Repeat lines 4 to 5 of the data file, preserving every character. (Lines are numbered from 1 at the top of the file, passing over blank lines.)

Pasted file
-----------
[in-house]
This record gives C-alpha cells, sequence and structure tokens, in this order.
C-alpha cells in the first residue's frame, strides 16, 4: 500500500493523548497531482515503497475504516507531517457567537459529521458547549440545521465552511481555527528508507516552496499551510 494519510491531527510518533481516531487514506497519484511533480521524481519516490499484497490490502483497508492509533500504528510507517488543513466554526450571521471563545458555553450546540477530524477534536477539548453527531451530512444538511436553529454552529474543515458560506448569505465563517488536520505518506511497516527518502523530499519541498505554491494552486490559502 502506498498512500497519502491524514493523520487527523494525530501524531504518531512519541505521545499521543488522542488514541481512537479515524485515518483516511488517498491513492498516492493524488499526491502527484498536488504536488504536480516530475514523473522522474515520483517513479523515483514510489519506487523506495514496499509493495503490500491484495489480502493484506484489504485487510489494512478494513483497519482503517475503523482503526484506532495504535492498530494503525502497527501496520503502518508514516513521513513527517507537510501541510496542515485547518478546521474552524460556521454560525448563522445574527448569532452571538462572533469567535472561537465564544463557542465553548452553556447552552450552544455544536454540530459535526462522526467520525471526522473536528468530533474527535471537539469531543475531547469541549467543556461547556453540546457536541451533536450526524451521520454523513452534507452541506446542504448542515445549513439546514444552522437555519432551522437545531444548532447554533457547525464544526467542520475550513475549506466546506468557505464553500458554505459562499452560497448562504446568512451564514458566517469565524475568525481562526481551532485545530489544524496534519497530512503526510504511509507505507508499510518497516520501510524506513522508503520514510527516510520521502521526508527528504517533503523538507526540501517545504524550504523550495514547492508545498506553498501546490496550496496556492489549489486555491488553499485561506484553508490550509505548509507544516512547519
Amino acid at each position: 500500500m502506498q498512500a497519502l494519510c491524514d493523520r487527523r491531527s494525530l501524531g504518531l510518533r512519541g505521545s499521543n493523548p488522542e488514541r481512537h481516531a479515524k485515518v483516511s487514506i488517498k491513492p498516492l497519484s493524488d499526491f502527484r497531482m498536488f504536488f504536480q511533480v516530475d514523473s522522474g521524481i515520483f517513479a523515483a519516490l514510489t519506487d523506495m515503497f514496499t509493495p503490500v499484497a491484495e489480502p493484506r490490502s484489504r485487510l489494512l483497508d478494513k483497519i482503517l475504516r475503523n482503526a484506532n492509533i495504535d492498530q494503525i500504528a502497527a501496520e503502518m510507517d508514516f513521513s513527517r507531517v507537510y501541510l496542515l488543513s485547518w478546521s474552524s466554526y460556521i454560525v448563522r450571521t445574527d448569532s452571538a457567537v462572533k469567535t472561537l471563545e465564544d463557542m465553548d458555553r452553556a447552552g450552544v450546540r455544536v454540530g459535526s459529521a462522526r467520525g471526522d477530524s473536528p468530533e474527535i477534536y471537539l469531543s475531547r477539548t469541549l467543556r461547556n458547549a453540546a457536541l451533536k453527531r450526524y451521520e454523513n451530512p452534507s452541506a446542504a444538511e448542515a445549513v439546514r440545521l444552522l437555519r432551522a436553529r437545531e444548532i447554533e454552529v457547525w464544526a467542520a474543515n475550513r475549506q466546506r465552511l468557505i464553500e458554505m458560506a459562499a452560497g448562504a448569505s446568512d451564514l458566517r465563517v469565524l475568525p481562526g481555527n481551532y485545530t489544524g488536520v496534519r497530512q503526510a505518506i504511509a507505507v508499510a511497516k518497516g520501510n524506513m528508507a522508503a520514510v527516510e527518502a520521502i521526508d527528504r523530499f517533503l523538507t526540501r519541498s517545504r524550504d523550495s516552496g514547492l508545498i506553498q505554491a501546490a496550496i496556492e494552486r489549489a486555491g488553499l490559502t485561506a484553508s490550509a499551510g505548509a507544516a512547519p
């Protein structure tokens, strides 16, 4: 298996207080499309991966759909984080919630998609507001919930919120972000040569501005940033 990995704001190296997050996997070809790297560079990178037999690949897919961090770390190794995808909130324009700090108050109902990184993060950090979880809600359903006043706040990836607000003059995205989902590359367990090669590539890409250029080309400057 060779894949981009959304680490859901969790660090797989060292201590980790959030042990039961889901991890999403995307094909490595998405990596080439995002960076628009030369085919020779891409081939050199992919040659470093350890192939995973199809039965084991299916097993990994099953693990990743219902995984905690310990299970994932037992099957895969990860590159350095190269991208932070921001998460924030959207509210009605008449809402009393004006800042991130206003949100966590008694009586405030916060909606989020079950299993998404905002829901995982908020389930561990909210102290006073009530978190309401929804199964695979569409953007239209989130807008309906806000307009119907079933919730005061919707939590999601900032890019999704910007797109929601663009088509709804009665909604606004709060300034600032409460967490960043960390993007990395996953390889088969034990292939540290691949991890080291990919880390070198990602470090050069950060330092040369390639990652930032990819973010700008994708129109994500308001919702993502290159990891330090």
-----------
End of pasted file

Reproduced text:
Amino acid at each position: 500500500m502506498q498512500a497519502l494519510c491524514d493523520r487527523r491531527s494525530l501524531g504518531l510518533r512519541g505521545s499521543n493523548p488522542e488514541r481512537h481516531a479515524k485515518v483516511s487514506i488517498k491513492p498516492l497519484s493524488d499526491f502527484r497531482m498536488f504536488f504536480q511533480v516530475d514523473s522522474g521524481i515520483f517513479a523515483a519516490l514510489t519506487d523506495m515503497f514496499t509493495p503490500v499484497a491484495e489480502p493484506r490490502s484489504r485487510l489494512l483497508d478494513k483497519i482503517l475504516r475503523n482503526a484506532n492509533i495504535d492498530q494503525i500504528a502497527a501496520e503502518m510507517d508514516f513521513s513527517r507531517v507537510y501541510l496542515l488543513s485547518w478546521s474552524s466554526y460556521i454560525v448563522r450571521t445574527d448569532s452571538a457567537v462572533k469567535t472561537l471563545e465564544d463557542m465553548d458555553r452553556a447552552g450552544v450546540r455544536v454540530g459535526s459529521a462522526r467520525g471526522d477530524s473536528p468530533e474527535i477534536y471537539l469531543s475531547r477539548t469541549l467543556r461547556n458547549a453540546a457536541l451533536k453527531r450526524y451521520e454523513n451530512p452534507s452541506a446542504a444538511e448542515a445549513v439546514r440545521l444552522l437555519r432551522a436553529r437545531e444548532i447554533e454552529v457547525w464544526a467542520a474543515n475550513r475549506q466546506r465552511l468557505i464553500e458554505m458560506a459562499a452560497g448562504a448569505s446568512d451564514l458566517r465563517v469565524l475568525p481562526g481555527n481551532y485545530t489544524g488536520v496534519r497530512q503526510a505518506i504511509a507505507v508499510a511497516k518497516g520501510n524506513m528508507a522508503a520514510v527516510e527518502a520521502i521526508d527528504r523530499f517533503l523538507t526540501r519541498s517545504r524550504d523550495s516552496g514547492l508545498i506553498q505554491a501546490a496550496i496556492e494552486r489549489a486555491g488553499l490559502t485561506a484553508s490550509a499551510g505548509a507544516a512547519p
């Protein structure tokens, strides 16, 4: 298996207080499309991966759909984080919630998609507001919930919120972000040569501005940033 990995704001190296997050996997070809790297560079990178037999690949897919961090770390190794995808909130324009700090108050109902990184993060950090979880809600359903006043706040990836607000003059995205989902590359367990090669590539890409250029080309400057 060779894949981009959304680490859901969790660090797989060292201590980790959030042990039961889901991890999403995307094909490595998405990596080439995002960076628009030369085919020779891409081939050199992919040659470093350890192939995973199809039965084991299916097993990994099953693990990743219902995984905690310990299970994932037992099957895969990860590159350095190269991208932070921001998460924030959207509210009605008449809402009393004006800042991130206003949100966590008694009586405030916060909606989020079950299993998404905002829901995982908020389930561990909210102290006073009530978190309401929804199964695979569409953007239209989130807008309906806000307009119907079933919730005061919707939590999601900032890019999704910007797109929601663009088509709804009665909604606004709060300034600032409460967490960043960390993007990395996953390889088969034990292939540290691949991890080291990919880390070198990602470090050069950060330092040369390639990652930032990819973010700008994708129109994500308001919702993502290159990891330090």